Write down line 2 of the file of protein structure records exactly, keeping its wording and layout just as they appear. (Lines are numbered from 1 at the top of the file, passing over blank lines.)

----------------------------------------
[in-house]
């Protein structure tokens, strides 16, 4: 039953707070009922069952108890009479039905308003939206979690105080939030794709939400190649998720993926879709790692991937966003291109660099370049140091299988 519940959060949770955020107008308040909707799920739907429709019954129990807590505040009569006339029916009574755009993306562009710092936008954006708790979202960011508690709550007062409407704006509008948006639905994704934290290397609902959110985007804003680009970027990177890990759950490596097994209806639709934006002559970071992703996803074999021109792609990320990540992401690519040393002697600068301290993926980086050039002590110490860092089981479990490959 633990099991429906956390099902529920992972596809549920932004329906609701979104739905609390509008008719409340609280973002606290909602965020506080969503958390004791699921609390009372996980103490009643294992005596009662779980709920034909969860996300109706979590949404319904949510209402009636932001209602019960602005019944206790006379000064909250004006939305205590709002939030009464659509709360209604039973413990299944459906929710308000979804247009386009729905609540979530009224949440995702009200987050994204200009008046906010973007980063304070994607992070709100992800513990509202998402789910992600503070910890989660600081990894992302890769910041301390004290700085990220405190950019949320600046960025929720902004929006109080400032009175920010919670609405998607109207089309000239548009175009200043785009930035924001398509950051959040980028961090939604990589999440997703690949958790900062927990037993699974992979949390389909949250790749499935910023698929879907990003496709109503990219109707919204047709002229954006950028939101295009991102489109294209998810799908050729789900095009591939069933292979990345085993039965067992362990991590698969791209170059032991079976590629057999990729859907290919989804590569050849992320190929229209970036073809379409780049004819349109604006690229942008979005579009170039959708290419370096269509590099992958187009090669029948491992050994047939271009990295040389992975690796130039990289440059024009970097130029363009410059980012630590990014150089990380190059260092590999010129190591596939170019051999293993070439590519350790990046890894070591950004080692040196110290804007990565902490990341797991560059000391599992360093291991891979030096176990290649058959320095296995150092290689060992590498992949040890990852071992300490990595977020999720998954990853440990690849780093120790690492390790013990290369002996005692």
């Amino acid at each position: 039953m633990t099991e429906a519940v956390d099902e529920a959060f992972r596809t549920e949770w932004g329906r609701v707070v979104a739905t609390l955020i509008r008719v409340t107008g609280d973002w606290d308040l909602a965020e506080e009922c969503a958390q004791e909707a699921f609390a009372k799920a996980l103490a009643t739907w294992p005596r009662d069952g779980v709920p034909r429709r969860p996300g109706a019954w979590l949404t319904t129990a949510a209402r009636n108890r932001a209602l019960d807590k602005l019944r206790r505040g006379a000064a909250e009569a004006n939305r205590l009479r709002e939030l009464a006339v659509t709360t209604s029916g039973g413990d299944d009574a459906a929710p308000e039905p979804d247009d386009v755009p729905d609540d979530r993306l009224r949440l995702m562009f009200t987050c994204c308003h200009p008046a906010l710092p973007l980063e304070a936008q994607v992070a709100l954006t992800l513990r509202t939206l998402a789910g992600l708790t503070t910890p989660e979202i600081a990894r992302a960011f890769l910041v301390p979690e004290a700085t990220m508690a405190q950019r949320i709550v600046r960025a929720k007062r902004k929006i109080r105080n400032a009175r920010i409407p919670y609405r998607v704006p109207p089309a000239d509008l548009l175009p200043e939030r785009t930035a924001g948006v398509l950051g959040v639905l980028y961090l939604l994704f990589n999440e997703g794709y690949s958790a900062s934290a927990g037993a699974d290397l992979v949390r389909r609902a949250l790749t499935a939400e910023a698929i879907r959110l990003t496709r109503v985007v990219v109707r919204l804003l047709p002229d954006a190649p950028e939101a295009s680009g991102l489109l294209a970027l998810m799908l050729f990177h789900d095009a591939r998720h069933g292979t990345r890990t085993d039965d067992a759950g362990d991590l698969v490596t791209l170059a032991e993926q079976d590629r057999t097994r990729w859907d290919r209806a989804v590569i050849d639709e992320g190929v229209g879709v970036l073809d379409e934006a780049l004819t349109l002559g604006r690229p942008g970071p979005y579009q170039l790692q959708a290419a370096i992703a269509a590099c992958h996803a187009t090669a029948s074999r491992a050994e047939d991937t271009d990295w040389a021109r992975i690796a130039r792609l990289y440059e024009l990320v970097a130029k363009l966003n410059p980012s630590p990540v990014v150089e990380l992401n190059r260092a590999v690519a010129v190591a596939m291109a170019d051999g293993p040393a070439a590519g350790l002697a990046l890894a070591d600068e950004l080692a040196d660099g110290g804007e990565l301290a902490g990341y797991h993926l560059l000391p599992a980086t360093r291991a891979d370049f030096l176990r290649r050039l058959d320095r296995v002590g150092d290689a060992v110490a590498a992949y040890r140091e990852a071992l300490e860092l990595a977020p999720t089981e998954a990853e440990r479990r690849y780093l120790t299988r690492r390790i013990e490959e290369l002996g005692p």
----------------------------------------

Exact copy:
């Protein structure tokens, strides 16, 4: 039953707070009922069952108890009479039905308003939206979690105080939030794709939400190649998720993926879709790692991937966003291109660099370049140091299988 519940959060949770955020107008308040909707799920739907429709019954129990807590505040009569006339029916009574755009993306562009710092936008954006708790979202960011508690709550007062409407704006509008948006639905994704934290290397609902959110985007804003680009970027990177890990759950490596097994209806639709934006002559970071992703996803074999021109792609990320990540992401690519040393002697600068301290993926980086050039002590110490860092089981479990490959 633990099991429906956390099902529920992972596809549920932004329906609701979104739905609390509008008719409340609280973002606290909602965020506080969503958390004791699921609390009372996980103490009643294992005596009662779980709920034909969860996300109706979590949404319904949510209402009636932001209602019960602005019944206790006379000064909250004006939305205590709002939030009464659509709360209604039973413990299944459906929710308000979804247009386009729905609540979530009224949440995702009200987050994204200009008046906010973007980063304070994607992070709100992800513990509202998402789910992600503070910890989660600081990894992302890769910041301390004290700085990220405190950019949320600046960025929720902004929006109080400032009175920010919670609405998607109207089309000239548009175009200043785009930035924001398509950051959040980028961090939604990589999440997703690949958790900062927990037993699974992979949390389909949250790749499935910023698929879907990003496709109503990219109707919204047709002229954006950028939101295009991102489109294209998810799908050729789900095009591939069933292979990345085993039965067992362990991590698969791209170059032991079976590629057999990729859907290919989804590569050849992320190929229209970036073809379409780049004819349109604006690229942008979005579009170039959708290419370096269509590099992958187009090669029948491992050994047939271009990295040389992975690796130039990289440059024009970097130029363009410059980012630590990014150089990380190059260092590999010129190591596939170019051999293993070439590519350790990046890894070591950004080692040196110290804007990565902490990341797991560059000391599992360093291991891979030096176990290649058959320095296995150092290689060992590498992949040890990852071992300490990595977020999720998954990853440990690849780093120790690492390790013990290369002996005692």